On Saturday (6/28) a .cgiit jetstream pattern was in control of the entire South Pacific with a ridge pushing the southern branch over the 70S latitude and over the Ross Ice Shelf. There was no support for surface level storm development. Over the next 72 hours the sam basic pattern is to hold, with only a slight relaxation of the southward trend off southern Chile. Beyond 72 hrs another reinforcing ridge is to build in the same area under New Zealand holding the flow to the 70S latitude. But, just maybe, a trough is to start building under New Zealand Saturday (7/5) offering some fuel for the development of surface level low pressure development. It's way to early to know for sure, but there finally some hope on the charts.
At the oceans surface high pressure at 1016 mbs was in control over the Eastern South Pacific with a second more dominant high building under New Zealand forcing the storm track over the Ross Ice Shelf. Virtually no swell producing fetch of interest was present in the South Pacific. Over the next 72 hours the New Zealand high is to drift east continuing the lockdown in the west and the high in the east is to drift almost out of the picture. The net result is a reinforcement of the pre-existing pattern driving everything on a southward tact towards Antarctica and offering no support for swell development. No seas of interest are forecast in the greater South Pacific Basin.
A broad and fairly vigorous gale pushed east of Tasmania Sunday/Monday (6/23) directing 45 kt winds and 32 ft seas (47S 152E Sun PM) and 35 ft seas (45S 158E Mon AM) north into the Tasman Sea aimed at Fiji, then dissipated after impacting New Zealand.
A second smaller but stronger fetch of 55-60 kts winds pushed under Tasmania Tuesday (6/24) sending 37 ft seas (48N 150E Tues PM) and 35 ft seas (45S 160E Wed AM) more towards New Zealand though some energy will undoubtedly push north towards Fiji. But it too faded before reaching the South Pacific offering no potential to our forecast area. In all, Hawaii might see some limited background energy from the Tasman Sea after is gets filtered by the reefs off Fiji.
On Thursday (6/26) one more strong system was pushing under Tasmania with 42 ft seas at 50S 142E but fading. 36 ft seas were modeled in the evening at 46S 152E then pushing up into the Tasman Sea on Friday AM (6/27) with residual 35-40 kts winds aimed directly at Fiji producing 30 ft seas fading while pushing to just west of Northwestern New Zealand Saturday AM (26 ft at 35S 165E). Looks like good swell for Fiji by Monday (6/30) Pacific Time (Tues Fiji time).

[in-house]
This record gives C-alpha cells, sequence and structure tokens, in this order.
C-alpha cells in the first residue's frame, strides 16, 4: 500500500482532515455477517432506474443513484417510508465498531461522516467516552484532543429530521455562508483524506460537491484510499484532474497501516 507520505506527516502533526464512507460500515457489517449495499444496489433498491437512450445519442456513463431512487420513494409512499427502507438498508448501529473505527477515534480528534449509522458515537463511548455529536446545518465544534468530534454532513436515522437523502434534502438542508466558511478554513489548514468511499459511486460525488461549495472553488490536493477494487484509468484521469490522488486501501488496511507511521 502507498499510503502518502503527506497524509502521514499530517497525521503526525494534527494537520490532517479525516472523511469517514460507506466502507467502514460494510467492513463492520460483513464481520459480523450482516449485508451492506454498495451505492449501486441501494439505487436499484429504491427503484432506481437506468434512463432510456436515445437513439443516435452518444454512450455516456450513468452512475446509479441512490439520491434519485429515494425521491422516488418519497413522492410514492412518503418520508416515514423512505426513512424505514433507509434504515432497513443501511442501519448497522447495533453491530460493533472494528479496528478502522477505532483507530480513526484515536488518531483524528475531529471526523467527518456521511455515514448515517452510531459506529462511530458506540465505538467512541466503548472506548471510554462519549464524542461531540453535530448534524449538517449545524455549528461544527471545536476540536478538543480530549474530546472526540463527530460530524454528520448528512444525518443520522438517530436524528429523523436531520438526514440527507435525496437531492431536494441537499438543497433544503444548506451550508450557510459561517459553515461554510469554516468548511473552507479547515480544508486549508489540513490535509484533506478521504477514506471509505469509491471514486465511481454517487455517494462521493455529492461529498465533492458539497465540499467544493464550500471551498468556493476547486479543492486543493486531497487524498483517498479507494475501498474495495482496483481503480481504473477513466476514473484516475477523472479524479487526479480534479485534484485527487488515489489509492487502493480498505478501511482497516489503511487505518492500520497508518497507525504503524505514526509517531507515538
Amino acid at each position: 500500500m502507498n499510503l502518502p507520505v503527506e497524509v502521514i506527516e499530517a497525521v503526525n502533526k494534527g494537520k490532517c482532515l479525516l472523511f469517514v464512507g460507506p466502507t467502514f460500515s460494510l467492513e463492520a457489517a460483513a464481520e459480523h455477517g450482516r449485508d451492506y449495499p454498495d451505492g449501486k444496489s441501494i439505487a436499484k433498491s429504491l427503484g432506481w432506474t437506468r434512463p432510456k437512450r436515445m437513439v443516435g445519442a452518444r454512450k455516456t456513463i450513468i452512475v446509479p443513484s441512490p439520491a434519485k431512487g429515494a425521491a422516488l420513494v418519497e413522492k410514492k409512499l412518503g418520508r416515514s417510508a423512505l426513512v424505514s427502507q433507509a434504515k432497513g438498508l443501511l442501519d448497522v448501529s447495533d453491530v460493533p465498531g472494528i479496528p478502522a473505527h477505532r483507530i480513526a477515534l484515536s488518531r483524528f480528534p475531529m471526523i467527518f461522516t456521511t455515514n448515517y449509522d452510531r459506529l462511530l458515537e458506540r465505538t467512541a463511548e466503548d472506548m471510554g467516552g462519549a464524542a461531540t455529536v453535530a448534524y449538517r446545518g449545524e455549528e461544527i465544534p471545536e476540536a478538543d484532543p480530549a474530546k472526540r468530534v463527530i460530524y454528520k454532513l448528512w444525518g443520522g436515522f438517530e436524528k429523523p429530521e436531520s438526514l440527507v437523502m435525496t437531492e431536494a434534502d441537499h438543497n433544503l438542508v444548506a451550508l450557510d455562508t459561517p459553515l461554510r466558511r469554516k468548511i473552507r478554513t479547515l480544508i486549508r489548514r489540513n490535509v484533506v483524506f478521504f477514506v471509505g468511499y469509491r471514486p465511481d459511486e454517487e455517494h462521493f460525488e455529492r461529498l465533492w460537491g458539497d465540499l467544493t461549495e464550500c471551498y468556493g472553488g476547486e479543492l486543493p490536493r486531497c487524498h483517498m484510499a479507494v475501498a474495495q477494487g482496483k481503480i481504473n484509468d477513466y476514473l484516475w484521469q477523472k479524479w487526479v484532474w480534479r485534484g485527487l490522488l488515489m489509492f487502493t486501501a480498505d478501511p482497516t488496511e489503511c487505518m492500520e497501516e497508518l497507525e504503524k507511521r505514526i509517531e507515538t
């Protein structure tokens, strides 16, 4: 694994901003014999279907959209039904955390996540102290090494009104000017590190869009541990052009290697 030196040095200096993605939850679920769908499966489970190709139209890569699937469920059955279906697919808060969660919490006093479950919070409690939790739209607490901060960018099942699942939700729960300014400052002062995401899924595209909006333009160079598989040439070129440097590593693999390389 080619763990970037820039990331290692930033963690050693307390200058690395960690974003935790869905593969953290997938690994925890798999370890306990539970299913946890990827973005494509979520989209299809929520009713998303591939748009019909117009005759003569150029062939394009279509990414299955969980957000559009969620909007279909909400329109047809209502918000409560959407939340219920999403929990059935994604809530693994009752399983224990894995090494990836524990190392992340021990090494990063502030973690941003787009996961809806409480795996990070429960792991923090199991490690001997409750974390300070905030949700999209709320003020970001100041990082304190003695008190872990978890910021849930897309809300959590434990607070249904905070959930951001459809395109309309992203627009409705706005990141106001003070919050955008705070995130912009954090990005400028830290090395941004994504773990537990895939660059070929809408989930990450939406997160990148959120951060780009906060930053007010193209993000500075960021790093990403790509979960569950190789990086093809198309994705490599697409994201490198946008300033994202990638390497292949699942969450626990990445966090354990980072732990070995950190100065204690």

South Pacific Storm
On Wednesday PM (6/18) a small 956 storm developed just north of the Ross Ice Shelf on the dateline tracking due east with winds confirmed at 50-55 kts aimed east about 30 degrees east of any route to California and 80 degrees east of any route to Hawaii. Seas were on the increase. By Thursday AM (6/19) winds were confirmed at 45-50 kts aimed a bit north of due east or 30 degrees off the 196 degree path to California and unobstructed from Tahiti. Seas were modeled at 32 ft at 60S 170W but the Jason-1 satellite made a pass over the southern quadrant of this system at 15Z and reported seas at 37.1 ft with a peak reading to 40.7 ft at 60.6S 164W actually doing better than what the models suggested. The fetch tracked east through the day and held if not built slightly by evening with winds at 50 kts at 56S 145W aimed well up the 192 degree path to California (outside the HI swell window). Seas were modeled at 35 ft at 60S 152W. By Friday AM (6/20) the fetch was fading fast from 35-40 kts but seas from the evenings winds were modeled at 36 ft 55S 140W. Seas faded out quickly after that.
Limited background sideband swell is likely pushing north towards Hawaii from early in this storms life. Fetch and seas from Thursday into Friday AM (6/20) were pushing well up the great circle paths to California likely having a more direct impact here. Solid utility class swell expected.
Background sideband swell to reach Hawaii on Thursday (6/27) with swell to 1.6 ft @ 16-17 secs (2.5 ft faces). Swell pushing 2 ft @ 16 secs (3 ft faces - 4 ft sets) on Friday fading to 1.6 ft @ 14-15 secs (2.5 ft faces) Saturday (6/29). Swell Direction: 185 degrees
Swell to push into California starting Friday (6/27) at 2 PM with period 20 secs but size tiny though slowly building. Decent sized energy to start hitting late Saturday (6/28) afternoon with pure swell 2.3 ft @ 18 secs late (4 ft faces). Swell to peak at 2.3-2.8 ft @ 16-17 secs (4.0-4.8 ft faces with top spots to 6 ft) first light Sunday in SCal and later in the morning in NCal. Swell Direction 192-195 degrees